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Ham Radio, Anyone?

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November 2001. Somewhere on the road between Bagram and Kabul.

Bombed bridge and a tank stuck in the river on the road from Bagram to KabulI am not a happy camper. And that is an understatement. Before we left, I emphasized them to keep a watch for us on our monitor frequency. And now, I call them, and … nothing, nada, ziltch. The sun is already set behind the mountain tops. Even though the sky still has a hint of a dark-blue afterglow, it is already dark. And when I say dark, I mean pitch dark. There is not a single light. The headlights of the trucks in our convoy beam into a void as they negotiate twists and turns of this bombed road. They light up nothing but emptiness. And bomb craters. And little flags marked ‘Mines’. But for the rest, I can not describe it in any other way but “Void-ness”. Absolute empty-ness. There is nothing in this part of the world. There is nothing that grows. There are no houses. No-one lives here. There is only light brown dirt. Dirt and bits and pieces of mangled war-toys. A rusted tank, half buried in the sand. Or a rotor blade from a helicopter sticking from a pile of rubble. But for the rest, dirt. I can not believe this part of the world has been a battleground for the past twenty years. The last fierce battle was only four days ago. The Northern Alliance meets the Taliban. One-nil. Taliban lost and evacuated Kabul. And we moved in with the relief convoy.

Offloading the C130 earlier that day.I curse, check another frequency they sometimes use, but still nothing. The radio room is not answering. It is Ramadan, and this time of the day, the radio operators in Kabul, twenty kilometers away, are probably gone praying, or are already at the Iftar, breaking their fast. We just flew in a C130 cargo plane full of food, and I went with a convoy to pick it up from Bagram airport, few hours truck-drive from Kabul. We can’t use Kabul airport yet, as a one ton unexploded bomb sticks out of its runway. And we don’t have any deminers in yet. Nobody is allowed to come into Kabul, except twenty expatriate aid workers. I am one of them. And the only one on this road. The only one outside the Kabul safe haven. I must be crazy to do this. At any time, I expect to see the flare of an RPG coming straight at us, as rumours say there are still rogue Taliban roaming in this area. We desperately need to get hold of “someone” in Kabul to inform them this convoy is on the move, and that “someone” needs to monitor us, just in case something would go wrong.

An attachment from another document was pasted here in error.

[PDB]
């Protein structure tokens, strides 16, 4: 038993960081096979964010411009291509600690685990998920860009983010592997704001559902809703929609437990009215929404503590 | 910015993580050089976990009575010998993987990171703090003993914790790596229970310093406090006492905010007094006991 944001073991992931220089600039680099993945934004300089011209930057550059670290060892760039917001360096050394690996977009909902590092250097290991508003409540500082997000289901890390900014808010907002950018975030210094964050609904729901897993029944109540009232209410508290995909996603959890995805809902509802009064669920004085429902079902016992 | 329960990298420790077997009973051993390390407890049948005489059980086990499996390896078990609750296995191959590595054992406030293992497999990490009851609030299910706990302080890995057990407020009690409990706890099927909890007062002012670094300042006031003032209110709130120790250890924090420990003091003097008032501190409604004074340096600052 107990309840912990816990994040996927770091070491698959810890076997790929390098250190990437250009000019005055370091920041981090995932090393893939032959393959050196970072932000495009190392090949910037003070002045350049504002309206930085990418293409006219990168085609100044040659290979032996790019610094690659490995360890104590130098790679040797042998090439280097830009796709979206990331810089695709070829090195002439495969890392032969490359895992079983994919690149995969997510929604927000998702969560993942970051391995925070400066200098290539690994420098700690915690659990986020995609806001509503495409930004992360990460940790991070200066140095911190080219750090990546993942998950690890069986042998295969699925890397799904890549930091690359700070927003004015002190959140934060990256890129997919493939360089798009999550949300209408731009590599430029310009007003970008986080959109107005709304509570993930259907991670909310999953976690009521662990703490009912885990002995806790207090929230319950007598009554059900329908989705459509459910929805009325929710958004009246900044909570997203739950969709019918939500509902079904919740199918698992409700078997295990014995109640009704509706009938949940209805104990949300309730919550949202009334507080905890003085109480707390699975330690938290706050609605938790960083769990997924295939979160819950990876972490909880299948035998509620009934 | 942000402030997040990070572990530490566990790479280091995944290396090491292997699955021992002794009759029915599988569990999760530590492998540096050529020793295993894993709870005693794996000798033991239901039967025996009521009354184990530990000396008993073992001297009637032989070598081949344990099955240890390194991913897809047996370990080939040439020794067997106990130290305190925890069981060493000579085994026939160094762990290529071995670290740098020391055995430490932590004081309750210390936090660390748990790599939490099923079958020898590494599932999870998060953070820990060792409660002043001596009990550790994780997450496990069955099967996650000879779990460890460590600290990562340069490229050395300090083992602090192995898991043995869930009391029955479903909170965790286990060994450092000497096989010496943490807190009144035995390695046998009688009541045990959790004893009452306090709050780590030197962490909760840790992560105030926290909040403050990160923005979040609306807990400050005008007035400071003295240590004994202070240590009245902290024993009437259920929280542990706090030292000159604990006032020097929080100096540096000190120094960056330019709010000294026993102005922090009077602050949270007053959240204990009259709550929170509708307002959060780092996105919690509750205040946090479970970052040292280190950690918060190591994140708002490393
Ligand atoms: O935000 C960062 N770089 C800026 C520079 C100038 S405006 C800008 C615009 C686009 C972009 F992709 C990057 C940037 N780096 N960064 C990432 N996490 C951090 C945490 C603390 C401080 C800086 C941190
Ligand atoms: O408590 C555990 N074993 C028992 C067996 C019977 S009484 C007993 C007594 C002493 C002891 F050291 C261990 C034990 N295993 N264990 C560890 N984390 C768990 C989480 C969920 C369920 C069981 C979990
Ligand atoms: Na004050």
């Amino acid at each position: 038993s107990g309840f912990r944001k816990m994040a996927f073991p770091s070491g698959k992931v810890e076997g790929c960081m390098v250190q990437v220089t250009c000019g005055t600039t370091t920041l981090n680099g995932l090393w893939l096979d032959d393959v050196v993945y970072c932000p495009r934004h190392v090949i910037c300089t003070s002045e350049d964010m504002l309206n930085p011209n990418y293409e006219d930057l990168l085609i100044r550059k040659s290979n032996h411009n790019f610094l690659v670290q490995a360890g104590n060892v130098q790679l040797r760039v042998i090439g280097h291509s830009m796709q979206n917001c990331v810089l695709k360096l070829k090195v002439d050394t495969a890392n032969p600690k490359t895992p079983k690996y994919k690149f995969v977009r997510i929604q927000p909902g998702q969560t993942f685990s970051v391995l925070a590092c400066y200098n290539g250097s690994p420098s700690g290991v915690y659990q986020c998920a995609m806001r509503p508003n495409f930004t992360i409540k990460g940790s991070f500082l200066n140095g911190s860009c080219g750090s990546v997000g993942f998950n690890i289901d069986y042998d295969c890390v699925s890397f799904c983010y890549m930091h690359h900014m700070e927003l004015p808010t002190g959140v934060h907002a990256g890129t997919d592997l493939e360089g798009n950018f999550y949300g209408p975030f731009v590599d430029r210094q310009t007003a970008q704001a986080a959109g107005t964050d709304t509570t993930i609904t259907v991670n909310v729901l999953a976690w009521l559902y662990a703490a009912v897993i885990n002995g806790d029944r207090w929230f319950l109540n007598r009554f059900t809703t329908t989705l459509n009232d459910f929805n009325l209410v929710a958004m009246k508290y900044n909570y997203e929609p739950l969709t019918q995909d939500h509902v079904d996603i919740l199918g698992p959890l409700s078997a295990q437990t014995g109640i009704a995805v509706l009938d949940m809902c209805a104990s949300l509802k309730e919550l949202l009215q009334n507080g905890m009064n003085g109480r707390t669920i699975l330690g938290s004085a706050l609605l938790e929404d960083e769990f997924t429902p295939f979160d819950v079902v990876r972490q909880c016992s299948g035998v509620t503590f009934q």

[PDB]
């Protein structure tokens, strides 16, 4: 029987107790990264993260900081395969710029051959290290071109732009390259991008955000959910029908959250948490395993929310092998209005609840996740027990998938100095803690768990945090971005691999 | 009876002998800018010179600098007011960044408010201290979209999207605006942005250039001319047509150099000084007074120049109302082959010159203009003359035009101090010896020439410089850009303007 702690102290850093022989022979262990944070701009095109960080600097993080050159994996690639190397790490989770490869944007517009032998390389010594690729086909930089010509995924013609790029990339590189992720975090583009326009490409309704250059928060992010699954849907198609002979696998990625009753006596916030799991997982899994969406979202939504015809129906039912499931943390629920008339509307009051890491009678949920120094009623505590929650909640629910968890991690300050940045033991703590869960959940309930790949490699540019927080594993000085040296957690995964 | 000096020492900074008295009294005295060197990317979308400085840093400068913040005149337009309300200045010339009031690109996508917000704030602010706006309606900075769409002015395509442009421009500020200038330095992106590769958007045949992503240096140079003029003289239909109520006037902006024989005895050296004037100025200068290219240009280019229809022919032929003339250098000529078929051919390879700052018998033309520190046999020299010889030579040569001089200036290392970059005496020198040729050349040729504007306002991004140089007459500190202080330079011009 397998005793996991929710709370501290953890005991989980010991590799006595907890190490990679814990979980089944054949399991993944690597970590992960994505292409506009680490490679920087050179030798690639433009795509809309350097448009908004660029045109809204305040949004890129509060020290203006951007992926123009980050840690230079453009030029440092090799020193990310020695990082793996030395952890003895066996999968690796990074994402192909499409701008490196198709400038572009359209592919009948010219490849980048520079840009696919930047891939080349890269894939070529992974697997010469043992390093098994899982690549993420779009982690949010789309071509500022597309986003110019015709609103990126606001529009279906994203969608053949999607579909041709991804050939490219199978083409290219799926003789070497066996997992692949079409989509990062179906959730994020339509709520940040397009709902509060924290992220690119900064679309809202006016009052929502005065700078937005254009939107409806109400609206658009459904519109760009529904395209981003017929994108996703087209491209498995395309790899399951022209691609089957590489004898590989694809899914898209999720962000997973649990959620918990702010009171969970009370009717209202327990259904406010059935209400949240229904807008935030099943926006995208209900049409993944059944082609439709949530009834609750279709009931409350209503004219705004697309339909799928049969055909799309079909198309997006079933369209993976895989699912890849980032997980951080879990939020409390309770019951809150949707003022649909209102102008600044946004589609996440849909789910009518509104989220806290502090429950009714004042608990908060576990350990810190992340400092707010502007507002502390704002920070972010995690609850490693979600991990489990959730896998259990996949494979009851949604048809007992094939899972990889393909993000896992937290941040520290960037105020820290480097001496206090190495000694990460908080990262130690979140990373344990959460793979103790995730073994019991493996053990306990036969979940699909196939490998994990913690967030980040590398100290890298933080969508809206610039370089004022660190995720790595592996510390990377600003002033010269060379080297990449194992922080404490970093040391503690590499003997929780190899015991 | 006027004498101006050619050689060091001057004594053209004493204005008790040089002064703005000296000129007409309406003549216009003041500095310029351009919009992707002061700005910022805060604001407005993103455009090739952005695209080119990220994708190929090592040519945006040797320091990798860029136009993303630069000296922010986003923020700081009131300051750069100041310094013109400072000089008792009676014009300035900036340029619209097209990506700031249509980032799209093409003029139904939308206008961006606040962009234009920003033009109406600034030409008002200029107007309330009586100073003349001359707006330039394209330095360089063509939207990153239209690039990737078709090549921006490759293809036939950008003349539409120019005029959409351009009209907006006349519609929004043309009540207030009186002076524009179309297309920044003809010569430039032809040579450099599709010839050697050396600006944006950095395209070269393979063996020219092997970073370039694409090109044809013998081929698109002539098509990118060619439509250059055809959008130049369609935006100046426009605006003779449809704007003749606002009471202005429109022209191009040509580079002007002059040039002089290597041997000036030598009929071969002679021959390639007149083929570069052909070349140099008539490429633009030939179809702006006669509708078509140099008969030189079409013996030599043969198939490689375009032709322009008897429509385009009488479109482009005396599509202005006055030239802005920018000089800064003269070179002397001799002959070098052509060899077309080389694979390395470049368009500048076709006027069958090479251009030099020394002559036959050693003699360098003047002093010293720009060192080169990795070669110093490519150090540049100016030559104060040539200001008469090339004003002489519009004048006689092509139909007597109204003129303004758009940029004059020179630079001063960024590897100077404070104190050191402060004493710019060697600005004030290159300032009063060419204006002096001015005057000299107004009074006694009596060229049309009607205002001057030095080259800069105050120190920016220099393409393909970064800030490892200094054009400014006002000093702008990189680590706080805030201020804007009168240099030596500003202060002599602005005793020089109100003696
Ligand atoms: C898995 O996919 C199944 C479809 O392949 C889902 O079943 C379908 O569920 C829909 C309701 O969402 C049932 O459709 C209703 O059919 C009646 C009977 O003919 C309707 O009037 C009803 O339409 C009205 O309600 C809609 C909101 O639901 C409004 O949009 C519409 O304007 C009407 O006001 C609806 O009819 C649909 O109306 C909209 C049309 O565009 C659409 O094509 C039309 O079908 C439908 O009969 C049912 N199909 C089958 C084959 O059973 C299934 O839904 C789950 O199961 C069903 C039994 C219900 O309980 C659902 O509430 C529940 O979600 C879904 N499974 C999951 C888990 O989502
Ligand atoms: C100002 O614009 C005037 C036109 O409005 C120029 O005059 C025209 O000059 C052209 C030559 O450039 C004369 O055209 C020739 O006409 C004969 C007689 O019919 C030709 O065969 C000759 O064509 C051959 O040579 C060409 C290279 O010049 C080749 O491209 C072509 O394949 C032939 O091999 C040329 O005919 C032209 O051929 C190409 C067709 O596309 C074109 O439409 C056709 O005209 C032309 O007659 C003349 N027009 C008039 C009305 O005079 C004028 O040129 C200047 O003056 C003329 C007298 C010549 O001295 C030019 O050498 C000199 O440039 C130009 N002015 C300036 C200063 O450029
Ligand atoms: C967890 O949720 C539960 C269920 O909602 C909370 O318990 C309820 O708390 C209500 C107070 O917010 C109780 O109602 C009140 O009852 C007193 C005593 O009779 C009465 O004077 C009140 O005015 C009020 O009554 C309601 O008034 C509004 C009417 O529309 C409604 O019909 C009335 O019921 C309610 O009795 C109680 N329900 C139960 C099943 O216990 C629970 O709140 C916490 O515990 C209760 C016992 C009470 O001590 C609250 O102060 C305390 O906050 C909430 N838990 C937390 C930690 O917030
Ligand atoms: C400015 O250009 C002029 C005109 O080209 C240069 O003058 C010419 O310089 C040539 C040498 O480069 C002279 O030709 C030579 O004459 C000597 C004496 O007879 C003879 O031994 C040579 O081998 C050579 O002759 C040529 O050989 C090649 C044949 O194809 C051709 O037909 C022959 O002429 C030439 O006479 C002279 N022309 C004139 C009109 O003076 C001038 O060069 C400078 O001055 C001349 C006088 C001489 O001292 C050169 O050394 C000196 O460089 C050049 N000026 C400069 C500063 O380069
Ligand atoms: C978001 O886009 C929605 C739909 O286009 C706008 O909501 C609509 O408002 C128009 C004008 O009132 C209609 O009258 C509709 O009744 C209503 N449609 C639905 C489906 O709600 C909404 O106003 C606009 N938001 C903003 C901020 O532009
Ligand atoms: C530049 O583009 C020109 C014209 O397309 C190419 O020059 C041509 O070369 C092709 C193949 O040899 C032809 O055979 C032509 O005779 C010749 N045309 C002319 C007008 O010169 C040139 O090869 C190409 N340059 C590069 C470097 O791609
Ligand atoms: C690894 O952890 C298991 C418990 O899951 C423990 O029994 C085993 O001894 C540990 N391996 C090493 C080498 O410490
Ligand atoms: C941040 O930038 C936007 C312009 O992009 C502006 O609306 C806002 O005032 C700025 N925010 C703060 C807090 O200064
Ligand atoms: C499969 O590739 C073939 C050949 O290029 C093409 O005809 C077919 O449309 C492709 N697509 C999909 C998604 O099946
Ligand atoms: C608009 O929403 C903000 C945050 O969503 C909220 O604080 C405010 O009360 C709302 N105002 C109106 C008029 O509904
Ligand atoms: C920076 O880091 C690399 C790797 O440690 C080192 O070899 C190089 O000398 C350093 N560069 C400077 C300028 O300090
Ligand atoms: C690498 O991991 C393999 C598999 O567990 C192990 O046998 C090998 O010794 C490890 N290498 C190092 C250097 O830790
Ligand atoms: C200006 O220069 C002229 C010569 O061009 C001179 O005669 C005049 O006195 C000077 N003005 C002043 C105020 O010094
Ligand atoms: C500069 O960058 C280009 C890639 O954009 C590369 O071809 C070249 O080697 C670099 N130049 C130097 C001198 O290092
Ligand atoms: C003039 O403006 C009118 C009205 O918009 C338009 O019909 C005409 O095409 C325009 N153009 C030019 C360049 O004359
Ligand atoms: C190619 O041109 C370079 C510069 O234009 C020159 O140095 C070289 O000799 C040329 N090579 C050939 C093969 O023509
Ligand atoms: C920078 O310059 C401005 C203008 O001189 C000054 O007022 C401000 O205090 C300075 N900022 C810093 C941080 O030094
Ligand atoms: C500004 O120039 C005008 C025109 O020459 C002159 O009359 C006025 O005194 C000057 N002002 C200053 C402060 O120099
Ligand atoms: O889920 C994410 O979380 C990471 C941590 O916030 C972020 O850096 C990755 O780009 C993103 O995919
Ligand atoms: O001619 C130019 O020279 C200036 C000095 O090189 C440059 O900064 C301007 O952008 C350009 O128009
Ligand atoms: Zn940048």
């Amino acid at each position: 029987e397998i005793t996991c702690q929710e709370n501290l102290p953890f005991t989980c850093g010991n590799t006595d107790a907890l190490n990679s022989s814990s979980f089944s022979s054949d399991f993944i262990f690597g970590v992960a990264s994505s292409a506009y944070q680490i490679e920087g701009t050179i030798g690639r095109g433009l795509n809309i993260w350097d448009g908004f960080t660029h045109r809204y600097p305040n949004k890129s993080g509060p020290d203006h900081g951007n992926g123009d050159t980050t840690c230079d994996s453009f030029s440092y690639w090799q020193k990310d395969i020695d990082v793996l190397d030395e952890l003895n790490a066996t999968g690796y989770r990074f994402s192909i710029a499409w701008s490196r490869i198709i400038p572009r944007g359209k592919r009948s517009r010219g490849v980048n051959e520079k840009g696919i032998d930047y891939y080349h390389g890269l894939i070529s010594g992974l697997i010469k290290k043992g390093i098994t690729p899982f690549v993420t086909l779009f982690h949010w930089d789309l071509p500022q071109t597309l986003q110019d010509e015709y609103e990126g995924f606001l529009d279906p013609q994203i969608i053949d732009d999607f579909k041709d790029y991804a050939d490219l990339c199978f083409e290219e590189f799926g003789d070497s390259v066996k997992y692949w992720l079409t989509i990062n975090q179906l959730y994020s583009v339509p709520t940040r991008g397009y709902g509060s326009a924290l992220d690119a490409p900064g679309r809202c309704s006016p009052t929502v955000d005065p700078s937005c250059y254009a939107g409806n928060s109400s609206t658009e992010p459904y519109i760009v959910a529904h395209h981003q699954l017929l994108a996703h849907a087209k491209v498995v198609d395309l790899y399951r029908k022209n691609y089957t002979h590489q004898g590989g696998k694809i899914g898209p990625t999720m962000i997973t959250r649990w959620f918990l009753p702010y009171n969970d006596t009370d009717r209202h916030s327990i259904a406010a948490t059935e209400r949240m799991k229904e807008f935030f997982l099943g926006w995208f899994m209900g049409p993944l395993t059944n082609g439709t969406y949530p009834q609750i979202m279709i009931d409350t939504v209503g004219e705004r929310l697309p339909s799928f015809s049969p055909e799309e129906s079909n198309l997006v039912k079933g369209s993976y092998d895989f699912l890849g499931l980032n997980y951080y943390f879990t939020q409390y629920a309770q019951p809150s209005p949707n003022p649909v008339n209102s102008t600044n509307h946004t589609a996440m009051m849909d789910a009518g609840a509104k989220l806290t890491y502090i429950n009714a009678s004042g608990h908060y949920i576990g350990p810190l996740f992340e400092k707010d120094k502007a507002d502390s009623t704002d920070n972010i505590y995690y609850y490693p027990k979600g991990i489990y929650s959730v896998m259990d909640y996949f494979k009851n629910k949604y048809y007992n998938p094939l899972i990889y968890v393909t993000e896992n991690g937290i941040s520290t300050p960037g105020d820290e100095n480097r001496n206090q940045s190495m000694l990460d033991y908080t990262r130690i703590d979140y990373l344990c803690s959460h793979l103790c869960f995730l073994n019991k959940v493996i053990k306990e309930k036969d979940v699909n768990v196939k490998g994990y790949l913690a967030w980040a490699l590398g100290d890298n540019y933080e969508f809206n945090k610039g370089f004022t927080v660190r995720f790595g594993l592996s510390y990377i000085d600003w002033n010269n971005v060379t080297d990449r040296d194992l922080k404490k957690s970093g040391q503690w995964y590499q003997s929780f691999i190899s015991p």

“What to do? What to do? How on earth can I get hold of Kabul.. Hmm let’s see.” I dial another frequency on the HF radio in the car. No UN frequency, but a ham radio call frequency this time. One push on the auto-tune button and in a few seconds, the radio beeps and displays: “14.195.0 – Antenna Tuned”.
I push the button on the microphone and ask “Frequency in use?” Not a beep. I wonder if this radio is receiving or transmitting at all. Maybe that is why the radio room did not copy me. Even though all worked well before we left.
- “Frequency in use?”. Nothing again. Hmm.. Ok, well… let’s try.
- “CQ 20, CQ 20, YA5T/m YA5T/m YA5T/m , CQ 20 and by.”, I launch my call. “YA5T is my callsign in Afghanistan. With the prefix “YA”, the hams will know what country I am transmitting from.
And the world explodes on this tiny radio. Dozens of hams answer my call. From Europe, North America, Asia. Shivers run down my spine. I can not believe this. Here I am sitting in a car, driving on what once was a road, with probably dozens of Taliban waiting to take a shot at me, in the middle of bloody nowhere. And still, with this small piece of hardware, I have the world talking to me… You have no idea how this feels. YOU HAVE NO IDEA…!

It takes me one minute to get ‘ON4WW’-Mark, my friend in crime on frequency. He is at home in Belgium, I am in a car in Afghanistan, but his radio signal booms in. I pass him the satellite phone number of the control centre in Kabul –just in case something would happen- and he remains on standby for the next two hours until we safely reach Kabul.

Even though in the middle of nowhere, we were not alone. I had hundreds listening in. From all over the world. Weird stuff, hey, ham radio? How do you explain that to outsiders? How do you explain not only what ham radio is, but also what it meant to you, in your life? How it changed the course of my life in many ways? Last year, I started to write down some of these stories in my eBook.

Ham radio. A sharp bend on the road of my life.

ON6TT at AH1A - Howland Island 1993 expeditionAs I wrote down these stories, I started to realize – it does sound rather melodramatic, but it is true to state – that “ham radio has changed my life”. If no ham radio, I would not have done the Clipperton expedition in 1992, I would not have experienced the adrenaline kick that operating from a remote Pacific island gave me. I would not have done the expedition to Howland the year after. Then I would not have met Paul, F6EXV. Paul as co-operator then, and as one of my ham contest partners at John-ON4UN’s home. He would not have received the telephone call –during that contest- offering him a job at the UN in Congo. He would not have explained me what that work was all about, which raised my interest.